Isthmian League

Report | Whitehawk 2-0 Hythe Town

As darkness rolled over The Enclosed Ground with Whitehawk clinging onto a 1-0 lead, Joel Daly did a remarkable thing. With a desperate Hythe Town cohort cornered deep inside their own half, Daly collected the ball in full stride near the touchline before embarking on a mazy, marvellous run that would culminate in a cluster of red-shirted men dancing wildly under the bright lights, and a sea of utter delirium in the Din End.

Winning ugly. It was scrappy, sluggish, strenuous yet, as 5pm reached East Brighton, there was only one side cavorting in the magical twilight. On this long path to potential euphoria, the events of November 12 might prove a critical moment on the timeline when we look back in April. For every club who lifts a title, secures promotion, there are moments that hold greater significance over others. It’s not just about winning, it’s about how you won.

At times in this match Whitehawk were right up against it. Joe Shelley finding the net for a tenth time this campaign with a superbly executed header, it spurned from effectively nothing. Ahead of the match manager Shaun Saunders spoke honestly at the threat he was anticipating from Saturday’s opponents. “It’ll be a tough afternoon I feel. It’s not going to be one of the easier ones this season, for sure.” Not wrong, Shaun. For Hythe arrived a compact unit, neutralising the Hawks’ free-flowing football with their physicality and sheer brute force.

From the opening minute Steve Watt’s side were right at it. Visiting teams will know the difficulties that face them when stepping out onto the silky green pasture of The Enclosed Ground. It was just a matter of time before one came to sit back, overload the defence, remain narrow. They worked hard, counter-thrusting when they could, and slowly growing into the afternoon. For Whitehawk they just started things a little too slow. Charlie Harris and Will Miles absent, it left a question mark hanging over a midfield that welcomed back Ryan Warwick, who would walk off the pitch in the 69th minute to deserved applause and laud.

Defensively Hythe were solid. Opened up just once in the first 44 minutes — Charlie Lambert wafting at one yards in front of goal from a Daly knock-down — it was a first half that lacked a spark, lacked a threat. Firmly resolute at the rear, there was never any worry of conceding as Luke Glover’s gloves remained untouched. But as a continual flame went amiss, a moment of quality arrived. It’s a fabulous header, shades of Alan Shearer in his prime, Hamish Morrison delivered a flat-cross into the box for someone, something to steer it beyond Steve Phillips in the visiting net.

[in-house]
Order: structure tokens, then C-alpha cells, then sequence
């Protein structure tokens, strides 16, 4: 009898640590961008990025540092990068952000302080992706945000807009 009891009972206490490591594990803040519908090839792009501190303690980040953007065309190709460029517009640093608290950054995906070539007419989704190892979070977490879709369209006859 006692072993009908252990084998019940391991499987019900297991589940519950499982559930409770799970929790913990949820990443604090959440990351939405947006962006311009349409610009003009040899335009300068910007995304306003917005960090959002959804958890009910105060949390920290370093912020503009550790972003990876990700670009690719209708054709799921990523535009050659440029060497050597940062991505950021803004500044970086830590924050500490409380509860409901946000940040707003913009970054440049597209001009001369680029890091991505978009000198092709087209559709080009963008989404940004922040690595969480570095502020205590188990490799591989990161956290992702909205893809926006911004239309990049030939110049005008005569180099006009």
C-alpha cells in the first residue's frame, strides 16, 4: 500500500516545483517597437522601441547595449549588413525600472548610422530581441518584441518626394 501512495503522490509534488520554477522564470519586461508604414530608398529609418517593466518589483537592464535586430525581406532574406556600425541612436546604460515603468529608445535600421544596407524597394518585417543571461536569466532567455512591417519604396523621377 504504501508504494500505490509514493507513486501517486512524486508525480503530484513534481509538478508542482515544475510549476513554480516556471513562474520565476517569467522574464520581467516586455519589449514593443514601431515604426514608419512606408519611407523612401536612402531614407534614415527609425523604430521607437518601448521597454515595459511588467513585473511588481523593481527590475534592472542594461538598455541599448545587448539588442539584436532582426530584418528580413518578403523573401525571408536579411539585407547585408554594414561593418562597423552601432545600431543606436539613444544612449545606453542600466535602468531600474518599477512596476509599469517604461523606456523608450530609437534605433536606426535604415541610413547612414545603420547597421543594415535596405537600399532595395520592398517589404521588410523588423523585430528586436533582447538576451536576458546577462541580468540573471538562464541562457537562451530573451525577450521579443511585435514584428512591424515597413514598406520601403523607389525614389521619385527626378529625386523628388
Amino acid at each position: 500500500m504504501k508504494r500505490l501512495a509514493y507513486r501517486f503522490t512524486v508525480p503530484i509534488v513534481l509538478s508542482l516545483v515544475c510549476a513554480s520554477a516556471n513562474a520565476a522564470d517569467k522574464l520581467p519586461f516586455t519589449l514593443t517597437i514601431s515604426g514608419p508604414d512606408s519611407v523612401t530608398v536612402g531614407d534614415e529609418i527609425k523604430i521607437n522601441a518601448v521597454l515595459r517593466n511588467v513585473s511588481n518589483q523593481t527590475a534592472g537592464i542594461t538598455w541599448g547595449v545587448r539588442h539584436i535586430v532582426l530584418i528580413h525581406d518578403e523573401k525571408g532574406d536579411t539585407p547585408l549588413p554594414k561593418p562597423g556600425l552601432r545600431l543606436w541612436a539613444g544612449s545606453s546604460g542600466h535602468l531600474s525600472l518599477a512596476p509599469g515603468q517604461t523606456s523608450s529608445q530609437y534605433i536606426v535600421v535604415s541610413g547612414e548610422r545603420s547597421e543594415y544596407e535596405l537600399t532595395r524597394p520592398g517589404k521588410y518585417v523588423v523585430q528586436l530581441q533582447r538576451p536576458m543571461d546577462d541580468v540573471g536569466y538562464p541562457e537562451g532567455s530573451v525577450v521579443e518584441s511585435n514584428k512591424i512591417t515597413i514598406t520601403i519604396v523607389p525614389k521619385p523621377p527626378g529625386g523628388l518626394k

Timing his leap to absolute perfection, the bundle of bodies in the box ends with the ball spiralling over Phillips’ dazed head, and into the red and white netting behind. It was harsh on Hythe; in control of their destiny for much of the opening period, they would ultimately be undone by a wild Biff leaping to glory.

And with that the whistle for half time blew around a hazy setting. A scarily warm day for November, it’s pleasant to revel in such heat…but shouldn’t it be a little colder? Regardless, the sinking sun had almost vanished by the time the players returned to a chillier setting as the Din slowly swelled with its usual delights of noise and newcomers.

With the second offering underway and Whitehawk attacking down slope, facing their perennially raucous revellers, that balanced feel which remained prevalent during the first chapter was on display once again. By now Hythe were starting to push men forward, opening up the channels for Kai Brown, Daly and Lambert to spin and surge. The latter came within a few inches of connecting with an overhead kick, minutes before Shelley saw a header cleared off the line.

These were the chances, the fruits of life, but a lingering fear stayed with Saunders. 1-0 is still game on. Any mistake, any opening could see the points slip slowly away like sand in a palm. Frannie Collin almost restored parity with a dipping free-kick that skimmed the top of Glover’s crossbar as Whitehawk rode the increasingly swirling storm of Hythe Town. Marcus Marku was added to a tiring midfield to provide some desperate electricity, clearing the lingering clouds.

Descending deeper into darkness with the bulbs above now shining bright, Brown’s low strike was thwarted by a spread Phillips who kept his side in the contest. On for his debut was Jerson Dos Santos, signed from Haywards Heath Town to bolster the squad depth, and to cause a stir in the visiting areas. It was tense, tetchy as time moved on.

Nervy were the final few minutes, bones jittering under the immense pressure, the fault line slipped deep into stoppage time as the packed Din End exploded with limbs flailing, smiles widening as Daly secured victory with individual brilliance. It’s what he does. Glover sprinting the length of the turf to join the camaraderie, this is what team spirit looks like. So saviour these moments, these pictures and these players as they embark on an uncertain odyssey of wonder and surprise. This is just the beginning.

As the season-high crowd of 464 slipped out into the night the feeling is one of immeasurable joy and anticipation. ‘They couldn’t, could they?’ Look to the stands, to the players and the management. With the setting of another sun it still shines blazingly over The Enclosed Ground. We hark on about positivity, about zest and joy. And why ever not? This must be the place: the place to flock to, the place to revel in, the place to believe in.

Leave a Reply